April 14, 2000
El Cajon Mexican educator, Higinio Ordoñez Suarez, is spending six weeks learning the community college system at Grossmont College as a participant in the first Fulbright Administrators Exchange between the United States and Mexico.
Last November, Ordoñez hosted one of Grossmont College's vice presidents for six weeks at his college in Atla-comulco, about 75 miles from Mexico City. Now Ordoñez is at Grossmont through April 14 to learn from college administrators, faculty and students.
"We are pleased to have the opportunity to exchange and share ideas with Higinio Ordoñez about our respective educational systems," said Dr. Ted Martinez, Jr., Grossmont College president. "This first exchange between administrators will provide a foundation that will benefit our students and faculty through new understanding and cooperation between the colleges."
Ordoñez is Subdirector Académico (Chief Instructional Officer) at Escuela Normal de Atlacomulco (Teachers Training College). He has been at Escuela Normal for ten years and his current position since 1997.
The institution belongs to a statewide educational system with 37 teacher-training colleges that prepare instructors for kindergarten, primary and secondary schools. His college has classrooms teaching children of all grade levels that also function as training labs for student teachers. Ordoñez said the state determines the number fo teachers trained each year. Each graduate is guaranteed a teaching position in the state system.
"I have learned that community colleges play an important part in this country's educational process because they offer everyone the same opportunity to achieve their goals," said Ordoñez. "As educators, we strive to help our students succeed and reach their goals. At Grossmont, there are interesting projects I want to incorporate into my school in Mexico. Grossmont students have improved in math due to the access to the math computer lab and an effective tutoring program. I am impressed with Grossmont's writing and reading centers that enable students to develop their basic skills. These are examples of approaches we can use to improve our students' math and language skills."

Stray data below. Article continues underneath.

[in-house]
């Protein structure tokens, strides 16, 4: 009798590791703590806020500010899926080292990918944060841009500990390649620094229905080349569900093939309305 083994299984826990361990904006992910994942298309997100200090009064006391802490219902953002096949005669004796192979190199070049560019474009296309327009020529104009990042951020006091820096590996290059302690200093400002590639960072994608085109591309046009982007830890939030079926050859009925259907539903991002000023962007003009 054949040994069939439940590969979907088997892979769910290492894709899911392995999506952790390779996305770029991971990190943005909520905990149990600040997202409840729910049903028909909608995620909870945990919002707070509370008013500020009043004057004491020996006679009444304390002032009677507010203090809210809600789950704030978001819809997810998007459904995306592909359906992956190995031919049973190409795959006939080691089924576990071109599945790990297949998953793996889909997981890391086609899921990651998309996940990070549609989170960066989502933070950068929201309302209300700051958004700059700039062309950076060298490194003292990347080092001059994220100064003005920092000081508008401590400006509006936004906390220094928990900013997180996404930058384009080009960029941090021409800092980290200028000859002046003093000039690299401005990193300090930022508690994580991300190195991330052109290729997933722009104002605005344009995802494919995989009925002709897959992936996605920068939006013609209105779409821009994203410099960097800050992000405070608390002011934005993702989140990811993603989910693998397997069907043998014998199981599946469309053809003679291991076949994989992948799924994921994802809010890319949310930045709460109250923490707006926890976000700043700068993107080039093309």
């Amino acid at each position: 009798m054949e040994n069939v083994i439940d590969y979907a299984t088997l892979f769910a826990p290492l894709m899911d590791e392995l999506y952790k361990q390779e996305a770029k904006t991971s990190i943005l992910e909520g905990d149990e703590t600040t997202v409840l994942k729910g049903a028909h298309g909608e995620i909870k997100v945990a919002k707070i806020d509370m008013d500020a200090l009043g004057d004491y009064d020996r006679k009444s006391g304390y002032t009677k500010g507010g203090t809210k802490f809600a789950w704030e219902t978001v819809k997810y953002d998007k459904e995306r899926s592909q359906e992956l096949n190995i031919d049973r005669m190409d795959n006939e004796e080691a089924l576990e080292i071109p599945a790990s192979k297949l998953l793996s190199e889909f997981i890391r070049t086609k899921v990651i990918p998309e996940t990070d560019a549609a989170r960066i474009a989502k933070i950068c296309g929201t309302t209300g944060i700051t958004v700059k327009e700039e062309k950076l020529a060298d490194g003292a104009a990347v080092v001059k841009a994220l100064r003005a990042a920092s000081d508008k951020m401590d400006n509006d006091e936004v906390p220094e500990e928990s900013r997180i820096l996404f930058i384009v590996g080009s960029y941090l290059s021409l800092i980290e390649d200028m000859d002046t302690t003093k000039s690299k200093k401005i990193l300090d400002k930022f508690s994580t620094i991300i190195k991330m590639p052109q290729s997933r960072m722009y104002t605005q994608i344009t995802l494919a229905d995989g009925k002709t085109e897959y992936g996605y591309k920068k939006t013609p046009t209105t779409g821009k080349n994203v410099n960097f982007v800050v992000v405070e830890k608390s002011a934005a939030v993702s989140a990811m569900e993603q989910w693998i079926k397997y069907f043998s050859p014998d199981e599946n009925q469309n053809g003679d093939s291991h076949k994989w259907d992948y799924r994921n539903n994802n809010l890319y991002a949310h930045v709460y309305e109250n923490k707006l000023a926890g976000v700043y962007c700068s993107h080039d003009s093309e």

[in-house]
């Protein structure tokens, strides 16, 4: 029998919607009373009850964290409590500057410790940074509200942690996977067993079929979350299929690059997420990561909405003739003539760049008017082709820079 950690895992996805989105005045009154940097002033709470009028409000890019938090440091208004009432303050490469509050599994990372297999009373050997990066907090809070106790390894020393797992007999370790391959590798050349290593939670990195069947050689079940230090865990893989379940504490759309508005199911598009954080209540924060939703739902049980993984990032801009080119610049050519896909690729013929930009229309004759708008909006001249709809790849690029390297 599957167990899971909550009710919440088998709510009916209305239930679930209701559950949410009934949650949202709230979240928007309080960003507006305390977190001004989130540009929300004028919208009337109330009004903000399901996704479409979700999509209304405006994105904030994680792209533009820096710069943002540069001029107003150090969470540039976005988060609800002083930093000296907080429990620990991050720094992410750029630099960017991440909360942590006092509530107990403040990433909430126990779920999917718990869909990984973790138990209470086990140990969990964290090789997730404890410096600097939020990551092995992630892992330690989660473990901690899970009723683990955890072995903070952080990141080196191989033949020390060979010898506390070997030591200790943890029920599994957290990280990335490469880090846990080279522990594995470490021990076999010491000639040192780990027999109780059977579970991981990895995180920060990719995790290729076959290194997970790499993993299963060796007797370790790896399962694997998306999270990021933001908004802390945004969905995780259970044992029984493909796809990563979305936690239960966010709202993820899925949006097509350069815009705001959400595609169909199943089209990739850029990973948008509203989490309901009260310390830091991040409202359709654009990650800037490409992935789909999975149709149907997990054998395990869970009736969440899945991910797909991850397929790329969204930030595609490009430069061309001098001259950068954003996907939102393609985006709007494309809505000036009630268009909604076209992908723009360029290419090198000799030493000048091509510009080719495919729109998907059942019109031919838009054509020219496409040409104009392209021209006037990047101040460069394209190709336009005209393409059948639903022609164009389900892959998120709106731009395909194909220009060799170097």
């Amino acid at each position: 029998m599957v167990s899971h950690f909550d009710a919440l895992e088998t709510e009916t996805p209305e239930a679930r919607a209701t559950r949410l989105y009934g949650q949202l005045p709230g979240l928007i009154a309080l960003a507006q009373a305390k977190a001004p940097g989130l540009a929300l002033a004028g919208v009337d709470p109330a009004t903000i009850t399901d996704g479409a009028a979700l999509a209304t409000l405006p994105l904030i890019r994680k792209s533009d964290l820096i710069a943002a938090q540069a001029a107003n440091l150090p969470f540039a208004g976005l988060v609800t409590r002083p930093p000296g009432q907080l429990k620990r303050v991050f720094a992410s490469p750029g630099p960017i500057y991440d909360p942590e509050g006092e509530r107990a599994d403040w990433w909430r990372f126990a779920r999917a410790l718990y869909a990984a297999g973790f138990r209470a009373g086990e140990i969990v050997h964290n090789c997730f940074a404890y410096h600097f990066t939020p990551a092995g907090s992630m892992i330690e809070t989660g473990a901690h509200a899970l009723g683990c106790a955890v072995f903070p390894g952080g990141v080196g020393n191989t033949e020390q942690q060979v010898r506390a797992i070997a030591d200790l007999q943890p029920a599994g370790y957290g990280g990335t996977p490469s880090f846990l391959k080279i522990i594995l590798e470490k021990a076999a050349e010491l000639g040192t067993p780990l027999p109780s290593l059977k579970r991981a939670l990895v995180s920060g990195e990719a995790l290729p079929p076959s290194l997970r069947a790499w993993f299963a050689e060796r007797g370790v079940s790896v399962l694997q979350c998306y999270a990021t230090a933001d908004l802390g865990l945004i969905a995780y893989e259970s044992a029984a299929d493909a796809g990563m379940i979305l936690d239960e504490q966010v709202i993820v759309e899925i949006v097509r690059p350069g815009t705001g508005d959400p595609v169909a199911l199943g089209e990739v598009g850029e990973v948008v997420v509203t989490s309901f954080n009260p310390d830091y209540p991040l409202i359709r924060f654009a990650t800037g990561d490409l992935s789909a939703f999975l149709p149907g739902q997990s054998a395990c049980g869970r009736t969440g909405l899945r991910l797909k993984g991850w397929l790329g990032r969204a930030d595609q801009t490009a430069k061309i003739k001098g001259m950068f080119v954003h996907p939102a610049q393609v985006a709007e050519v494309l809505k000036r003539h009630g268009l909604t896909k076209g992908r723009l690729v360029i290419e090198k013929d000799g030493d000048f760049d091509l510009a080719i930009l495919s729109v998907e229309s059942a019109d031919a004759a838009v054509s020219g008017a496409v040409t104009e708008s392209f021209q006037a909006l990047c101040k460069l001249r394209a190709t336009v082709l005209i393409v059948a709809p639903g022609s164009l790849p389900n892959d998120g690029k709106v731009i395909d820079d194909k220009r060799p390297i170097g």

Ordoñez was born in Atlacomulco into a family of eight children. He first trained as a primary school teacher there. He earned his bachelor' degree in history from the State of Mexico University and his master's degree from the State of Mexico Superior Teachers Training College.
He studied English at the University of Texas and at the University of California Berkeley. He earned a Secondary English Teaching degree from the State of Mexico University. He has taught for more than 16 years, from kindergarten to university, including a year in London teaching Spanish.
Ordoñez and his exchange partner, Peter White, Grossmont College's vice president of Students Services, are working on several projects to foster the goals of the Fulbright Administrators Exchange to develop a better understanding and cooperation between educators from both countries. The projects include faculty exchanges for workshops with some Grossmont faculty attending May workshops in Mexico followed by faculty from Escuela Normal visiting here next fall. They are also working on an exchange of students from each college.
"This has been an excellent opportunity for me to meet and exchange ideas with my colleagues. We all have the same hope to provide a better education for our students," said Ordoñez. "This exchange experience is the best education we can give our students and teachers."